East Carolina

New coach Mike Houston trying to change the losing culture of East Carolina football

ECU coach Mike Houston smiles as he listens to N.C. State coach Dave Doeren during the 17th annual Pigskin Preview on Friday, July 19, 2019 at the Embassy Suites in Cary, N.C.
ECU coach Mike Houston smiles as he listens to N.C. State coach Dave Doeren during the 17th annual Pigskin Preview on Friday, July 19, 2019 at the Embassy Suites in Cary, N.C. rwillett@newsobserver.com

Football coaches analyze video frame by frame, stopping and replaying tape to grade performances. They evaluate games, scrimmages and practices. Sometimes they seek outside advice they value.

If new East Carolina head coach Mike Houston wants a critique from Ricky Proehl, a 17-year NFL veteran wide receiver who coached another six seasons in the league with the Carolina Panthers, here is what he told his son after Saturday’s scrimmage two weeks into fall camp:

“He told me we look like a more disciplined team,” said Blake Proehl, a redshirt sophomore wide receiver. “My dad has been flying around between my brother’s games [Austin Proehl is with the Los Angeles Rams] and here, but he came to the scrimmage today. He told me we look a lot neater on the field, we played like a team and we were flying around to the ball a lot more than before.”

If ECU is to improve upon three consecutive 3-9 seasons, such discipline and a more physical mind-set Houston has preached since he was hired in December will have to be the difference. That’s because aside from graduated players, the roster ECU sends onto the field for the opener Aug. 31 with N.C. State at Carter-Finley Stadium won’t differ much from the one that was embarrassed by the Wolfpack 58-3 in last year’s regular-season finale.

“[Houston] is holding us to standards that we didn’t see before,” Blake Proehl said. “For example, if we have a team meeting at 8 a.m., we know we have to be in our seats by 7:45 because coach is going to start that meeting 10 minutes early. Little stuff like that carries onto the field.”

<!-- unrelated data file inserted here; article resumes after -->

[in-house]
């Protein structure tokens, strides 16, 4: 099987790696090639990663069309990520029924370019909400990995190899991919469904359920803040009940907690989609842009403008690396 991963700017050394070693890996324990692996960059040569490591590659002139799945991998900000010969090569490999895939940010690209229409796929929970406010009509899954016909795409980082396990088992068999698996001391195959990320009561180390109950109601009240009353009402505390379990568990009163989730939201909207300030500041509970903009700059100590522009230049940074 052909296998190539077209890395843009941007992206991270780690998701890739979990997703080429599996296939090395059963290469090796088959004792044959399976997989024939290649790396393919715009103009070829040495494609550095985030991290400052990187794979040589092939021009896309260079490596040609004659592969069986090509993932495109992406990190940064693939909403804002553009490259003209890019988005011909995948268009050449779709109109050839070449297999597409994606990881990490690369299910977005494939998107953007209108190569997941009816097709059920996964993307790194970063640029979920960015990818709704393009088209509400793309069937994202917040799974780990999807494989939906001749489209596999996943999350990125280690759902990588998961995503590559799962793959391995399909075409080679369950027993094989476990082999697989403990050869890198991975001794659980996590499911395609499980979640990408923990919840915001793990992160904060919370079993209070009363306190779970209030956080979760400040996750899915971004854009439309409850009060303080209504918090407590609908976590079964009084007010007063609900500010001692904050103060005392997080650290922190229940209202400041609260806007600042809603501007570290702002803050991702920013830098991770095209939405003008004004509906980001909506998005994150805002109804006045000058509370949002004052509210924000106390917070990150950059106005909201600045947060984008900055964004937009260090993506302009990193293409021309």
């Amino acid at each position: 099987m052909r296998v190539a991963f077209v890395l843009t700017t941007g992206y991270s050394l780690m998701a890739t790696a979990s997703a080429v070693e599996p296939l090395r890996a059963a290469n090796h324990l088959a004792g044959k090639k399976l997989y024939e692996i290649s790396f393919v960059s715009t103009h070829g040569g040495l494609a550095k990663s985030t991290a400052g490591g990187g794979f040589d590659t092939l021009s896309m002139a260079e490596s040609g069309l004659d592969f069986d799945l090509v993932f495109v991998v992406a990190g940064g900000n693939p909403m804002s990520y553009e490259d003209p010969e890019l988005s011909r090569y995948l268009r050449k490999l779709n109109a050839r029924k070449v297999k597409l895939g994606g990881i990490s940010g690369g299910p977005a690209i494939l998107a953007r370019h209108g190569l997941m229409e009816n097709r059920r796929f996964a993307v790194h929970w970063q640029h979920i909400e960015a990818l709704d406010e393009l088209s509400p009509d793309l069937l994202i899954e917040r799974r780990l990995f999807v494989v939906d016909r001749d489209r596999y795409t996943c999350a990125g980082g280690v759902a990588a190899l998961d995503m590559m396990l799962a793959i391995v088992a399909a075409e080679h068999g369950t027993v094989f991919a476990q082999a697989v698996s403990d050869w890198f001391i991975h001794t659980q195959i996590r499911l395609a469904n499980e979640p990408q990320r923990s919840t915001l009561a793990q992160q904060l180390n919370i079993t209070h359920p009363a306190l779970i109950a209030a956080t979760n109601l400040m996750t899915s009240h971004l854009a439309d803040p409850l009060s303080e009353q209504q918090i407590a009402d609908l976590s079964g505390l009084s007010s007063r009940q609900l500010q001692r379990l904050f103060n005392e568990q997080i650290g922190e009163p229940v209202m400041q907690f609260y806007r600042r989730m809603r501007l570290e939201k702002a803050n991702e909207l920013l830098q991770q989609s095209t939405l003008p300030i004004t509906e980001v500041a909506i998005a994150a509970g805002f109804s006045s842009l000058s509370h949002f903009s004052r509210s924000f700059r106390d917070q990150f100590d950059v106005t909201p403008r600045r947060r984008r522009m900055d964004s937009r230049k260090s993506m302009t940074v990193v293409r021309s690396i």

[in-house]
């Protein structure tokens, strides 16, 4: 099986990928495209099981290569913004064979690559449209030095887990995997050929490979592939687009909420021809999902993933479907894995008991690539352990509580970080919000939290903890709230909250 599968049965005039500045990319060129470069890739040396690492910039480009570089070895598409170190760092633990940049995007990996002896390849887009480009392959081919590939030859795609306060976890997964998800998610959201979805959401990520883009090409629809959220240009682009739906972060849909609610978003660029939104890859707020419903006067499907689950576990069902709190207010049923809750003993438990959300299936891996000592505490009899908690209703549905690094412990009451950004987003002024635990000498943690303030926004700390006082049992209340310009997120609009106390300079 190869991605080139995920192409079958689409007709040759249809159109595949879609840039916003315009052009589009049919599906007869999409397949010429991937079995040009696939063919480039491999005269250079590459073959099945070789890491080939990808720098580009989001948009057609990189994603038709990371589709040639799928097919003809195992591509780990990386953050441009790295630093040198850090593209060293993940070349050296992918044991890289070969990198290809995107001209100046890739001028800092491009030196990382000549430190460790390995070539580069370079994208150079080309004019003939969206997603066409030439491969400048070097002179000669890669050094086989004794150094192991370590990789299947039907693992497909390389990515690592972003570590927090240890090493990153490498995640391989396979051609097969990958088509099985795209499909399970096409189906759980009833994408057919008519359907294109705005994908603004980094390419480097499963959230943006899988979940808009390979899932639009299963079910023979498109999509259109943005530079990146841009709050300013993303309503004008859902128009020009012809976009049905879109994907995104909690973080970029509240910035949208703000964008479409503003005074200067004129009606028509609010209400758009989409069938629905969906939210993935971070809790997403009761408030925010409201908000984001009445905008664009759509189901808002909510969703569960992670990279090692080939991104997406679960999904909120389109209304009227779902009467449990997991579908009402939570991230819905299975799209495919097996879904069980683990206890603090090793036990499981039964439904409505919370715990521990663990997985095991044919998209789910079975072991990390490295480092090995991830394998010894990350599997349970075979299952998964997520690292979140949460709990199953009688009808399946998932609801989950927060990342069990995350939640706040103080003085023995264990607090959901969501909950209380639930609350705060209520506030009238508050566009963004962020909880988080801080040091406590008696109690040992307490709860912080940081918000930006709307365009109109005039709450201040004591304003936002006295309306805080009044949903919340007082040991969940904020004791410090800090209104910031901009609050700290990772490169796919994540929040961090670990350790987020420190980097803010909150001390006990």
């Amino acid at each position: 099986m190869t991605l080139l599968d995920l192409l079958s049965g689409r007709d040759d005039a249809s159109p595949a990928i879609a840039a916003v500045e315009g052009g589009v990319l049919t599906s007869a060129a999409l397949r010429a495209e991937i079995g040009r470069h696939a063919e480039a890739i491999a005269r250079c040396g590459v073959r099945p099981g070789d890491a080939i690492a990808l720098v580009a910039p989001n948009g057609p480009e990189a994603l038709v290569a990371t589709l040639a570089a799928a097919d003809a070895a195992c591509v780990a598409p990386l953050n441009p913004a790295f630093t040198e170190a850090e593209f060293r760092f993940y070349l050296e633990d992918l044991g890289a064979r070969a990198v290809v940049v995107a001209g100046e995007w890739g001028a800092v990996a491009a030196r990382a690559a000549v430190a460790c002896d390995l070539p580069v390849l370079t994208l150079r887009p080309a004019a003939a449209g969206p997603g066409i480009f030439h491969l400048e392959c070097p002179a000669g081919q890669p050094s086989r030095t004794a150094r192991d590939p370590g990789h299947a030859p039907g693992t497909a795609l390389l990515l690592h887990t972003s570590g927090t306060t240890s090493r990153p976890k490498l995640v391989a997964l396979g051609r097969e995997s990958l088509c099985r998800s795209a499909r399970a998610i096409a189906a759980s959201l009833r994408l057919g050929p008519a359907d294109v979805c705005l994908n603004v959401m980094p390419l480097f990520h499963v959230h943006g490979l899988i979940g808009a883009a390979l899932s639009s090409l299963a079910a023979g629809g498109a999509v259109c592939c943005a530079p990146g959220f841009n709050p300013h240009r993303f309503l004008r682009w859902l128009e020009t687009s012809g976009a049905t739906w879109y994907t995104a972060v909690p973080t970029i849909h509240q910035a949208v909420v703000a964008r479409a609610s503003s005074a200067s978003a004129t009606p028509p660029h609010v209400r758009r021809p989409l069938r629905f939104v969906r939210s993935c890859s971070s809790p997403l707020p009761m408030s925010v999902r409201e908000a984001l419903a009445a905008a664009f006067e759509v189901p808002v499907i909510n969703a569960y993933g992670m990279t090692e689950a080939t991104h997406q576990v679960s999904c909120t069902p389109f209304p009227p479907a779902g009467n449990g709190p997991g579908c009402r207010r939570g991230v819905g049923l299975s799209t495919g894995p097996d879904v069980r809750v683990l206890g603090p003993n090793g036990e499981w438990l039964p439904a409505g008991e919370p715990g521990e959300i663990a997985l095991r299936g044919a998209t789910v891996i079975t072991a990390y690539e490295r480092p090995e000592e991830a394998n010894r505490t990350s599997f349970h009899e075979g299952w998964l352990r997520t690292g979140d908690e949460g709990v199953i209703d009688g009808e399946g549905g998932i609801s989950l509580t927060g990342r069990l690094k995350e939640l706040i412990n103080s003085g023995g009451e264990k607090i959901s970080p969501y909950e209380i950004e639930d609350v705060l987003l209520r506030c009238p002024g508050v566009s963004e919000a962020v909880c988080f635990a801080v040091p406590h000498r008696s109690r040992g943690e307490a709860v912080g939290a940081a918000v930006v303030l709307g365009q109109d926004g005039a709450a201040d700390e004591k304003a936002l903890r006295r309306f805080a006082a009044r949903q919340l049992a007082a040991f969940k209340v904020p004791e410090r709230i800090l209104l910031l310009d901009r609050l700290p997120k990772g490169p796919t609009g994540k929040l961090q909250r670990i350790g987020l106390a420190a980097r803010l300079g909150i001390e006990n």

In the football’s frozen tundra days, they called that Lombardi Time. They named the Super Bowl trophy for Vince Lombardi for his time winning with the “little things” coaching the Green Bay Packers.

Whatever time it is in Greenville, Houston has his players’ attention.

“We’ve got to go on the field with a sense of urgency and passion for the game,” Proehle said, echoing teammates. “There was so much negativity around town last year entering games it didn’t even feel like we were playing a game. Right now the excitement around town for Coach Houston and our team is so good for us.”

Every new coach and his inherited players make such comments, but the fact that Pirates seem to buying into Houston’s message is half the battle.

“I just try to be consistent,” Houston said. “I don’t shoot a bunch of bull at them. For me right now, I’m trying to lean on my track record and to trust us. The kids played against one of my teams [a loss to James Madison in 2017]. They know what we’ve done.

“But after the [N.C. State] kickoff, everything in the past goes out in the window to how you’re playing right now. We have to believe in ourselves and believe in each other. We have to learn to win together. That’s a big obstacle right there.”

Houston’s career record at three schools is 80-25 (.762 winning percentage), with a 37-6 mark the past three seasons at James Madison. The Dukes were three-time Football Championship Subdivision playoff participants, winning the 2016 national title and finishing as the runner-up in 2017.

He inherited at winning program at JMU, but he proved he can turn around programs at The Citadel (14-11) and Lenoir-Rhyne (29-8).

As a veteran coach, he understands changing his team’s mind-set means telling them what he demands this year, rather than berating what they did wrong last year. He said he wouldn’t disparage their previous coaches, Scottie Montgomery (2016-18) and for players in their fifth season, Ruffin McNeill. Both were popular with the players.

In addition to discipline, a more physical team has been Houston’s emphasis from offseason workouts to spring drills in pads to fall camp.

On offense, that means balancing the offense with running the ball more. ECU leaned on quarterback Holton Ahlers, who not only led the team in passing but in rushing, last season. As a true freshman he ran 119 times for 592 net yards and six touchdowns, but there were 126 yards in losses. That reflected running for his life too often.

Houston hasn’t named a depth chart yet and was reluctant to single out names, but Darius Pinnix, a 6-foot, 227-pound junior from Western Alamance, he said has shown himself to be a power back in spring ball and so far in fall camp.

Up front, he likes the grit of three returning starter offensive linemen, junior left tackle De’Ante Smith (6-4, 295), senior left guard Cortez Herrin (6-3, 328) and senior center Brandon Pena (6-2, 288). Pena was granted a sixth year after two years in a row of knee injuries.

On defense, he said senior nose tackle Alex Turner (6-2, 293) and the inside backers Bruce Bivens (6-0, 230) and Xavier Smith (6-0, 239) have “jumped out.”